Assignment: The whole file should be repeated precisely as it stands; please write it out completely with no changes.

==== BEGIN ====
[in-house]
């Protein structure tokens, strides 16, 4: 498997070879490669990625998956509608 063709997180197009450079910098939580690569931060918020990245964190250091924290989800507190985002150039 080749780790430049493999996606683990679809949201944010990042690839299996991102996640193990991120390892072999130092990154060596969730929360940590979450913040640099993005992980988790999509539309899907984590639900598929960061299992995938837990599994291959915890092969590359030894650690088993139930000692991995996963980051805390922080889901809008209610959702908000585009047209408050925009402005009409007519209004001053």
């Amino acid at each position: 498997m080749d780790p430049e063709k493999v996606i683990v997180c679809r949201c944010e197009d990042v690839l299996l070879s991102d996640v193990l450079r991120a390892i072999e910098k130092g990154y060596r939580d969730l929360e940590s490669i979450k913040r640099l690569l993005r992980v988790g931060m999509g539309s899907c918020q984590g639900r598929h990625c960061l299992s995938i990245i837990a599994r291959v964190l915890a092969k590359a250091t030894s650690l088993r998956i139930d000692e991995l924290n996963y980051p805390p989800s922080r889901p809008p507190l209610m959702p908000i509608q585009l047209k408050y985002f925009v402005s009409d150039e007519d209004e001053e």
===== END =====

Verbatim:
[in-house]
């Protein structure tokens, strides 16, 4: 498997070879490669990625998956509608 063709997180197009450079910098939580690569931060918020990245964190250091924290989800507190985002150039 080749780790430049493999996606683990679809949201944010990042690839299996991102996640193990991120390892072999130092990154060596969730929360940590979450913040640099993005992980988790999509539309899907984590639900598929960061299992995938837990599994291959915890092969590359030894650690088993139930000692991995996963980051805390922080889901809008209610959702908000585009047209408050925009402005009409007519209004001053």
């Amino acid at each position: 498997m080749d780790p430049e063709k493999v996606i683990v997180c679809r949201c944010e197009d990042v690839l299996l070879s991102d996640v193990l450079r991120a390892i072999e910098k130092g990154y060596r939580d969730l929360e940590s490669i979450k913040r640099l690569l993005r992980v988790g931060m999509g539309s899907c918020q984590g639900r598929h990625c960061l299992s995938i990245i837990a599994r291959v964190l915890a092969k590359a250091t030894s650690l088993r998956i139930d000692e991995l924290n996963y980051p805390p989800s922080r889901p809008p507190l209610m959702p908000i509608q585009l047209k408050y985002f925009v402005s009409d150039e007519d209004e001053e």